If I owned the copyright on Total Annihilation , I would probably allow it to be shared for free by now (four years after it was originally released)— Chris Taylor,
In most cases, software classed as abandonware is not in the public domain, as it has never had its original copyright officially revoked and some company or individual may still own rights. While sharing of such software is usually considered copyright infringement, in practice copyright holders rarely enforce their abandonware copyrights for a number of reasons – chiefly among which the software is technologically obsolete and therefore has no commercial value, therefore rendering copyright enforcement a pointless enterprise. By default, this may allow the product to de facto lapse into the public domain to such an extent that enforcement becomes impractical.
Rarely has any abandonware case gone to court, but it is still unlawful to distribute copies of old copyrighted software and games, with or without compensation, in any Berne Convention signatory country.
Old copyrights are usually left undefended. This can be due to intentional non-enforcement by owners due to software age or obsolescence, but sometimes results from a corporate copyright holder going out of business without explicitly transferring ownership, leaving no one aware of the right to defend the copyright.
Even if the copyright is not defended, copying of such software is still unlawful in most jurisdictions when a copyright is still in effect. Abandonware changes hands on the assumption that the resources required to enforce copyrights outweigh benefits a copyright holder might realize from selling software licenses. Additionally, abandonware proponents argue that distributing software for which there is no one to defend the copyright is morally acceptable, even where unsupported by current law. Companies that have gone out of business without transferring their copyrights are an example of this; many hardware and software companies that developed older systems are long since out of business and precise documentation of the copyrights may not be readily available.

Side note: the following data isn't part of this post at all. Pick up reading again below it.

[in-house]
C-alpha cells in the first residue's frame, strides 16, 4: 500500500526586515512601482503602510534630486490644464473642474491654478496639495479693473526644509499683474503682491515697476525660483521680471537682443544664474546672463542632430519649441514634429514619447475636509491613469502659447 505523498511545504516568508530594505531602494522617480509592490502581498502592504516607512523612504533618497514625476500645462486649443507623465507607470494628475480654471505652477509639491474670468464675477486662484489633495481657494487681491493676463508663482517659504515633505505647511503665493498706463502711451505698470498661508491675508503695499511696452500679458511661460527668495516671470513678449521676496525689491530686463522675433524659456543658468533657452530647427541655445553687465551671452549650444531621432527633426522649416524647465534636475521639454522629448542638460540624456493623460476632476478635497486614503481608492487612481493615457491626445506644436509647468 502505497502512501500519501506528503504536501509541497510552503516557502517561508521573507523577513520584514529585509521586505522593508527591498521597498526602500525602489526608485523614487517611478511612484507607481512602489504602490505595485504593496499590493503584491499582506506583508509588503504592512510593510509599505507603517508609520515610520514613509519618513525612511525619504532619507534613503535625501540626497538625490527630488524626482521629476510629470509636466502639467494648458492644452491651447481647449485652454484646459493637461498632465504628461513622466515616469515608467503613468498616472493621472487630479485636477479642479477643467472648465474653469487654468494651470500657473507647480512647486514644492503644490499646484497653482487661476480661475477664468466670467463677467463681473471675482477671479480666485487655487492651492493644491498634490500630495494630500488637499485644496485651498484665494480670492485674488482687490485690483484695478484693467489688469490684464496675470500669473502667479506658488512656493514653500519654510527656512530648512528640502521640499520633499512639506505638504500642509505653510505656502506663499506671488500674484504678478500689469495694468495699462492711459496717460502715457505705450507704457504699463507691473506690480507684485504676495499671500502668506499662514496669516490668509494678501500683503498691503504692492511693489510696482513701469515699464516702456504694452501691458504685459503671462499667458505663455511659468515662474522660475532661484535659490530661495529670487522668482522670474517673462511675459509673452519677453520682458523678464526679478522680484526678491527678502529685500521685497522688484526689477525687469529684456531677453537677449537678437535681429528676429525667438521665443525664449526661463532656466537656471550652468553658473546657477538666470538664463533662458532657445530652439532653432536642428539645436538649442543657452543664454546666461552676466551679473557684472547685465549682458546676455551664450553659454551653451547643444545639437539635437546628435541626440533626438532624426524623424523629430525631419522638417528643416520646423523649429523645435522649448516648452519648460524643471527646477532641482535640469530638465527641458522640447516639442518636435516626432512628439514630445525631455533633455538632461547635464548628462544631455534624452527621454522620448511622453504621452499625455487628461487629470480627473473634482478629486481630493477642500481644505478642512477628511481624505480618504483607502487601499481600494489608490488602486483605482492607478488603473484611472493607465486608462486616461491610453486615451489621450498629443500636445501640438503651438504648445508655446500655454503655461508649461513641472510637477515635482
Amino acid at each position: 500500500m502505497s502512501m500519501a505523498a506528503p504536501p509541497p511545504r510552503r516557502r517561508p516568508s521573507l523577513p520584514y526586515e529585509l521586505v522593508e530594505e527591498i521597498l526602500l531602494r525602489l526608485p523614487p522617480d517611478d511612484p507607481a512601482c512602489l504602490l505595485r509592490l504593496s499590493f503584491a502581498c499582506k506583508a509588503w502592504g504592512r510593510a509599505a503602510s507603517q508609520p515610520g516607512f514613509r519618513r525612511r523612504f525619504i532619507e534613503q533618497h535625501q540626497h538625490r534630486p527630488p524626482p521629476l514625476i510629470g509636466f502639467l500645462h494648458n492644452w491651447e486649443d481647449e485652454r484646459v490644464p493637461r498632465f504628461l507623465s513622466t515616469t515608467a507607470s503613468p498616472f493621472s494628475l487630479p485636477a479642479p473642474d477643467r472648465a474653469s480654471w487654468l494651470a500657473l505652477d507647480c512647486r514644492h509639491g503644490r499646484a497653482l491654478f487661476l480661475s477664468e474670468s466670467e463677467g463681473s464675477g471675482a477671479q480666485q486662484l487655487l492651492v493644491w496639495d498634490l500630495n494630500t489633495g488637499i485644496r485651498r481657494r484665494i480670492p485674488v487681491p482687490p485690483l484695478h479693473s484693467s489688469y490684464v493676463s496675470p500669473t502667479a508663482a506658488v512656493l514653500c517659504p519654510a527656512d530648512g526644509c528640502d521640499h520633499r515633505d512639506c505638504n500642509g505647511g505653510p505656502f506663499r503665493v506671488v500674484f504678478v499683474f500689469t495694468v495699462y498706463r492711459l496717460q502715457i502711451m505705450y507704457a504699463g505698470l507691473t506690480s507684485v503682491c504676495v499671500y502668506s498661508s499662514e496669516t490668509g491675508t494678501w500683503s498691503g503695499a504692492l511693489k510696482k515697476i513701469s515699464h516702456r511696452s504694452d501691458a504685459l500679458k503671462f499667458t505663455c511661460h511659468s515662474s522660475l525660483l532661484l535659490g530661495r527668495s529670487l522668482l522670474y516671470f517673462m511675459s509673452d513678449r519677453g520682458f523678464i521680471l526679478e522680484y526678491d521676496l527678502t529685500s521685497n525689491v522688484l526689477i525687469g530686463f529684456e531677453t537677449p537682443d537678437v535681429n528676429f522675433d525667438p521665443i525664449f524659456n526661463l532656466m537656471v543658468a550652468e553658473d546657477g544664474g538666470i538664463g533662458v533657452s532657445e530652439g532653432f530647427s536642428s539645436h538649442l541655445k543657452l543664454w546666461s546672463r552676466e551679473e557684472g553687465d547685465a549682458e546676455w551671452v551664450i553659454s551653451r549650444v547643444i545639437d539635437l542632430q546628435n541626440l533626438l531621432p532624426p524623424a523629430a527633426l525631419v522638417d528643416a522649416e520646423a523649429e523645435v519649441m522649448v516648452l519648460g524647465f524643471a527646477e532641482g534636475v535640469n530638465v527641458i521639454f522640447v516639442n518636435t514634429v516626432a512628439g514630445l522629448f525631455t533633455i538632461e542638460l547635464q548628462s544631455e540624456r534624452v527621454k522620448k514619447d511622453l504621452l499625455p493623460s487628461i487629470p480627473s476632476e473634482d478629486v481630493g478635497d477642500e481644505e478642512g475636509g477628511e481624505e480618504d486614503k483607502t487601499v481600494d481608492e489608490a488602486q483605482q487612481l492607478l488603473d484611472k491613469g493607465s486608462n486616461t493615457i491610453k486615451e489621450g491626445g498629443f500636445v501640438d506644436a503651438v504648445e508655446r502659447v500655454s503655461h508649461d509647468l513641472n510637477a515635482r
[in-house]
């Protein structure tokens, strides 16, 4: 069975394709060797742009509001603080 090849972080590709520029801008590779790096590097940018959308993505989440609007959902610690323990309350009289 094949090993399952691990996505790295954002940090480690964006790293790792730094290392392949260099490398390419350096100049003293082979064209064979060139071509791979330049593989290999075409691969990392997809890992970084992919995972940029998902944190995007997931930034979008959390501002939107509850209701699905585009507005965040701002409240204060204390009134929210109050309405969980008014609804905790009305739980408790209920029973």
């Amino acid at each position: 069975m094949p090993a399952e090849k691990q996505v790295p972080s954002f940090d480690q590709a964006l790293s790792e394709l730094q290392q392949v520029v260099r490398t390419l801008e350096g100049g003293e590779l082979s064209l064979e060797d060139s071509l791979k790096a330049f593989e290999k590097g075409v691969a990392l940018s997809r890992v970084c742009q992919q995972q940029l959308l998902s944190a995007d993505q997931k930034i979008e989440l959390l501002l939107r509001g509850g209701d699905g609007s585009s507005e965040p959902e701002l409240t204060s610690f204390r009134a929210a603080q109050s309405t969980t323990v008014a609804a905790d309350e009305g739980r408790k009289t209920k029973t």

Often the availability of abandonware on the Internet is related to the willingness of copyright holders to defend their copyrights. For example, unencumbered games for Colecovision are markedly easier to find on the Internet than unencumbered games for Mattel Intellivision in large part because there is still a company that sells Intellivision games while no such company exists for the Colecovision.
The Digital Millennium Copyright Act (DMCA) can be a problem for the preservation of old software as it prohibits required techniques. In October 2003, the US Congress passed 4 clauses to the DMCA which allow for reverse engineering software in case of preservation.
"3. Computer programs and video games distributed in formats that have become obsolete and which require the original media or hardware as a condition of access. ...The register has concluded that to the extent that libraries and archives wish to make preservation copies of published software and videogames that were distributed in formats that are (either because the physical medium on which they were distributed is no longer in use or because the use of an obsolete operating system is required), such activity is a noninfringing use covered by section 108(c) of the Copyright Act."
In November 2006 the Library of Congress approved an exemption to the DMCA that permits the cracking of copy protection on software no longer being sold or supported by its copyright holder so that they can be archived and preserved without fear of retribution.